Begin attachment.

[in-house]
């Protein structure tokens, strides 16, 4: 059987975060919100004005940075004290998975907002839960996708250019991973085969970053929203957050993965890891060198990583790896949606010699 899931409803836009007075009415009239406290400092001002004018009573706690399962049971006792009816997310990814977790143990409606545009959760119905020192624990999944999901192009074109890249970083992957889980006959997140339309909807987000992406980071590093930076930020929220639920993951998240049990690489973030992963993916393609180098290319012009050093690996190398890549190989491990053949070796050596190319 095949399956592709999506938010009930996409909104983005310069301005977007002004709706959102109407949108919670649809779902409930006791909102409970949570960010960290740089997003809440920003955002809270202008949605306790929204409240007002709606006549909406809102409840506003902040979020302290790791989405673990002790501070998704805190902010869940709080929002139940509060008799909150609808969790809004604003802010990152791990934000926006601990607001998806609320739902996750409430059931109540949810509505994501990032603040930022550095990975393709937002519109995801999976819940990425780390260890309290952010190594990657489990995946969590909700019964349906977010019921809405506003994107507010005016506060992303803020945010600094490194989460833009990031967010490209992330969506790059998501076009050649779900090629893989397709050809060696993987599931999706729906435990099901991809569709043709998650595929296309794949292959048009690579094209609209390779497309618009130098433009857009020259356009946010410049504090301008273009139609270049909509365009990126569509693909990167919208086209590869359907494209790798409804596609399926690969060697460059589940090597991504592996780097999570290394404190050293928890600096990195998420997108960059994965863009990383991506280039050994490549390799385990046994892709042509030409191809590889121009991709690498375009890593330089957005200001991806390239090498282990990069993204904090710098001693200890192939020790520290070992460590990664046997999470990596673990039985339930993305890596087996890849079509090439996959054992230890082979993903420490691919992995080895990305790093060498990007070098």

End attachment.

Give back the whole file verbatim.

[in-house]
């Protein structure tokens, strides 16, 4: 059987975060919100004005940075004290998975907002839960996708250019991973085969970053929203957050993965890891060198990583790896949606010699 899931409803836009007075009415009239406290400092001002004018009573706690399962049971006792009816997310990814977790143990409606545009959760119905020192624990999944999901192009074109890249970083992957889980006959997140339309909807987000992406980071590093930076930020929220639920993951998240049990690489973030992963993916393609180098290319012009050093690996190398890549190989491990053949070796050596190319 095949399956592709999506938010009930996409909104983005310069301005977007002004709706959102109407949108919670649809779902409930006791909102409970949570960010960290740089997003809440920003955002809270202008949605306790929204409240007002709606006549909406809102409840506003902040979020302290790791989405673990002790501070998704805190902010869940709080929002139940509060008799909150609808969790809004604003802010990152791990934000926006601990607001998806609320739902996750409430059931109540949810509505994501990032603040930022550095990975393709937002519109995801999976819940990425780390260890309290952010190594990657489990995946969590909700019964349906977010019921809405506003994107507010005016506060992303803020945010600094490194989460833009990031967010490209992330969506790059998501076009050649779900090629893989397709050809060696993987599931999706729906435990099901991809569709043709998650595929296309794949292959048009690579094209609209390779497309618009130098433009857009020259356009946010410049504090301008273009139609270049909509365009990126569509693909990167919208086209590869359907494209790798409804596609399926690969060697460059589940090597991504592996780097999570290394404190050293928890600096990195998420997108960059994965863009990383991506280039050994490549390799385990046994892709042509030409191809590889121009991709690498375009890593330089957005200001991806390239090498282990990069993204904090710098001693200890192939020790520290070992460590990664046997999470990596673990039985339930993305890596087996890849079509090439996959054992230890082979993903420490691919992995080895990305790093060498990007070098």